The Cleveland Browns recently made a quality trade to land veteran cornerback Sheldon Brown from the Philadelphia Eagles. The deal plugged a major hole for Cleveland at cornerback, which was once a primary target to fill in this month's NFL draft.
Now the Browns have tremendous flexibility with their No. 7 overall pick. It's no longer predictable that Cleveland will get secondary help -- either at cornerback or safety -- in the first round. That makes the Browns somewhat of a mystery in the top 10, which new team president Mike Holmgren probably prefers.
So with the draft approximately two weeks away, the AFC North blog went back to the drawing board to break down Cleveland's new-found options on draft day.
Option No. 1: Draft Tennessee safety Eric Berry
Analysis: This was the best choice before the Philadelphia trade, and it remains the best choice after the Philadelphia trade. Last week it was debatable whether cornerback or safety was Cleveland's biggest need defensively. Berry and Florida cornerback Joe Haden were the two highest-rated players at their respective positions. Therefore, it was natural that Cleveland had both players on its radar. But acquiring Brown to be the team's top cornerback scratches Haden off the list with the No. 7 overall pick. Eric Wright should be a solid No. 2 cornerback while Brandon McDonald gets removed from the starting lineup. But a large void remains at safety, where the team lacks a playmaker. Berry's athleticism and big-play ability are exactly what the Browns need to run defensive coordinator Rob Ryan's aggressive 3-4 scheme. The question is, will someone ahead of Cleveland take Berry off the board first?
Option No. 2: Trade the pick
Analysis: If Berry goes off the board early, presumably to a team like the Kansas City Chiefs at No. 5, then it becomes very interesting for the Browns. Things will get murky, because several players rated in the top 10 are at positions Cleveland doesn't need, such as left tackle. That is why a trade in the first round is possible for Cleveland, and it can happen both ways. The Browns, with 10 total picks, could try to move up a few spots into the top five in an attempt to select Berry. Or they could move back to get additional picks while landing a player they still covet. The big difference is Cleveland wouldn't have to pay its first-rounder the type of money that comes with being the No. 7 pick, where the contract is expected to be in the range of $40 million this year.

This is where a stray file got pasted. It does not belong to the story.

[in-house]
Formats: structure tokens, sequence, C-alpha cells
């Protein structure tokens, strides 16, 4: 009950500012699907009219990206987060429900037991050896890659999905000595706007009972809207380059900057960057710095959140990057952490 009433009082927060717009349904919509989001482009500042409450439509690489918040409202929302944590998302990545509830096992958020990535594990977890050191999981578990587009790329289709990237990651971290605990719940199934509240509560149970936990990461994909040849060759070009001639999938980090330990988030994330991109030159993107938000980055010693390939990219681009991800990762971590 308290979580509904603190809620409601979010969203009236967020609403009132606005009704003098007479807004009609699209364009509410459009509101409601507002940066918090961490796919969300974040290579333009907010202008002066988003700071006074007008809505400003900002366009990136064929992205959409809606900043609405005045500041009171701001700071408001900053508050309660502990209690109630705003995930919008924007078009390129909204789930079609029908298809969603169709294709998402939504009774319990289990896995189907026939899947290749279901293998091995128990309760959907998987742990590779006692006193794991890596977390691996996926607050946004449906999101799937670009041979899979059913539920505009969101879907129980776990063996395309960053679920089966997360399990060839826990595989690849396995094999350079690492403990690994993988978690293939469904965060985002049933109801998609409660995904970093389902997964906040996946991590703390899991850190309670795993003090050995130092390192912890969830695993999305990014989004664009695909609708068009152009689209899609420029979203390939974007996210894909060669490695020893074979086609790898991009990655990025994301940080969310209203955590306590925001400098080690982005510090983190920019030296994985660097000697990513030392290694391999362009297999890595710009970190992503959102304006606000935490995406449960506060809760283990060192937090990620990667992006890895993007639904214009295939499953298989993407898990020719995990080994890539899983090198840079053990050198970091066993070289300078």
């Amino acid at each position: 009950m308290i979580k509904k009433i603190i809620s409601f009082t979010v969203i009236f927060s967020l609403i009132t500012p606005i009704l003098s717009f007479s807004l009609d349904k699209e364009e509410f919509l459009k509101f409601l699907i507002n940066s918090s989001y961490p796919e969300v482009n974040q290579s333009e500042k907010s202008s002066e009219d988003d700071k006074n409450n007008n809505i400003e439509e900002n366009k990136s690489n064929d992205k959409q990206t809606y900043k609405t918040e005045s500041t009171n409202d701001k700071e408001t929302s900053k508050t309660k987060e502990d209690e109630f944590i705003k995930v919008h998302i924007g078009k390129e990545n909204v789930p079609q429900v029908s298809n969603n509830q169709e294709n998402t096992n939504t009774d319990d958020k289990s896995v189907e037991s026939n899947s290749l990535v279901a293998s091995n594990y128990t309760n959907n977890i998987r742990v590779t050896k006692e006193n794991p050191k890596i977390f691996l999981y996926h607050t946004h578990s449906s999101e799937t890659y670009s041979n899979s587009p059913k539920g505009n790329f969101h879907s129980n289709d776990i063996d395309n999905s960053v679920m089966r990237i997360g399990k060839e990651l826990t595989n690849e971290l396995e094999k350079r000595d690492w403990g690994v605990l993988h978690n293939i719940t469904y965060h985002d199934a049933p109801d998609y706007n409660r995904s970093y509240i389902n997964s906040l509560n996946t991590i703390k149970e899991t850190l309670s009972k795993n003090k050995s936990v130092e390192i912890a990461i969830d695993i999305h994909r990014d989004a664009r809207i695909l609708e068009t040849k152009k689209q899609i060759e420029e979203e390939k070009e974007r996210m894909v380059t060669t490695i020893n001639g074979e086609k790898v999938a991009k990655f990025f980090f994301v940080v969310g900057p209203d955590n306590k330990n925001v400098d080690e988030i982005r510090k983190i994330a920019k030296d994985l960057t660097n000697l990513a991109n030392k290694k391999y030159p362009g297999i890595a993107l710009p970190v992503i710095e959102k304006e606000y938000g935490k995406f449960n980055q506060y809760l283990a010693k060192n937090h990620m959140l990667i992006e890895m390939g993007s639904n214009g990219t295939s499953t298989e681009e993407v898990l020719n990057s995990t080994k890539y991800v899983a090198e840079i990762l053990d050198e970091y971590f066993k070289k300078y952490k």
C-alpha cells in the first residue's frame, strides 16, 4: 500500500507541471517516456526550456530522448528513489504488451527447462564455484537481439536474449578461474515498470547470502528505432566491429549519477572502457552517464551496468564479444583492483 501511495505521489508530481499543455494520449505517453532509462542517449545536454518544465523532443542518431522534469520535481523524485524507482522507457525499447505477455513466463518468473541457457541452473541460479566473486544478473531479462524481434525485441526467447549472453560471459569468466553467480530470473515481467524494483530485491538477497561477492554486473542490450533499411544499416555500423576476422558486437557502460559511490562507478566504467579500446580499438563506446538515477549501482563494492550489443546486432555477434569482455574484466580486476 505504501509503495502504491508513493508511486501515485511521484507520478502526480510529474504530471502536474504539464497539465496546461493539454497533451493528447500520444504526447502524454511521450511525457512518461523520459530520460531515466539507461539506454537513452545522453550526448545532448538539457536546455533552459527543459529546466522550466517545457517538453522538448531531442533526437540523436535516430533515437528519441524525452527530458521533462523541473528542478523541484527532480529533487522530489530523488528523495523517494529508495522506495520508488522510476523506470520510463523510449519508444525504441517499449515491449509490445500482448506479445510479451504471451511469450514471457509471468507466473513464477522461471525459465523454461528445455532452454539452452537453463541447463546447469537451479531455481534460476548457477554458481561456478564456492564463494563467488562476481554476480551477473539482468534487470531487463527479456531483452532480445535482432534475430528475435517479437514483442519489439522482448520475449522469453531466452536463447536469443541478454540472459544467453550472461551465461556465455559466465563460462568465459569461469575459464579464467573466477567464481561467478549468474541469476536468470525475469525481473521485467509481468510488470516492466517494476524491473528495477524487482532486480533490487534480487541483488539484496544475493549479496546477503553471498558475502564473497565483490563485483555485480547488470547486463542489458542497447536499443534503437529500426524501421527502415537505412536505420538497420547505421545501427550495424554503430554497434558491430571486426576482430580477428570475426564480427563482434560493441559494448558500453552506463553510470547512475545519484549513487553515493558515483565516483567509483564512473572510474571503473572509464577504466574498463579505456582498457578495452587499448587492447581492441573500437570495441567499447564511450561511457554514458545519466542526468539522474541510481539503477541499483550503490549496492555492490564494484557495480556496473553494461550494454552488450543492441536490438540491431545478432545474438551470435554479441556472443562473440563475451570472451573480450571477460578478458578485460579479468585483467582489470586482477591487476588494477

Option No. 3: Draft Texas safety Earl Thomas
Analysis: If the Browns can't get Berry, using the pick to draft Thomas could be the next best thing. The dynamic safety from Texas is very comparable to Berry in a lot of ways -- including athleticism and football instincts. In fact, Mike Mayock of the NFL Network has Thomas rated higher than Berry, although that's not the general consensus. Added size is probably the biggest thing that separates the two, and one of the primary reasons the bigger Berry has the slight edge over Thomas on most draft boards. But if Berry is no longer available at No. 7, and the Browns still want to add that much-needed playmaker in the secondary, Thomas could be their guy.
Option No. 4: Draft Clemson RB C.J. Spiller
Analysis: Is Jerome Harrison a feature tailback in the NFL? That's the question the Browns have to ask themselves going into the 2010 season. Harrison showed tremendous flashes last year, leading Cleveland with 862 rushing yards in only seven starts. But the smallish Harrison has never started a full season, and it's unknown if he can take the constant pounding of 25 carries per game for 16 straight games. Spiller is a dynamic running back who could be a game-breaker, which the Browns lack on offense. Running back certainly isn't Cleveland's biggest need. But if Spiller is the best tailback in the draft and the top player on the Browns' draft board, should they pass him up?
Option No. 5: Draft Notre Dame QB Jimmy Clausen
Analysis: With Sunday's blockbuster deal that sent quarterback Donovan McNabb to the Washington Redskins, who own the No. 4 pick, Clausen may be there for the taking at No. 7. But based on recent comments from Cleveland, this move doesn't seem likely. Holmgren has said publicly that he's not as high on Clausen as other teams. Clausen is probably the most polarizing player in the first round because NFL scouts and executives are either very hot or very cold on the Notre Dame quarterback. Holmgren also said he doesn't intend to draft a quarterback in the first round after committing $7 million to veteran starter Jake Delhomme. The Browns were a five-win team in 2009 and need their first-round pick to make an immediate impact. Clausen couldn't provide that holding a clipboard next season. So unless Holmgren is putting out a major smokescreen, Clausen to the Browns would be a significant upset at No. 7.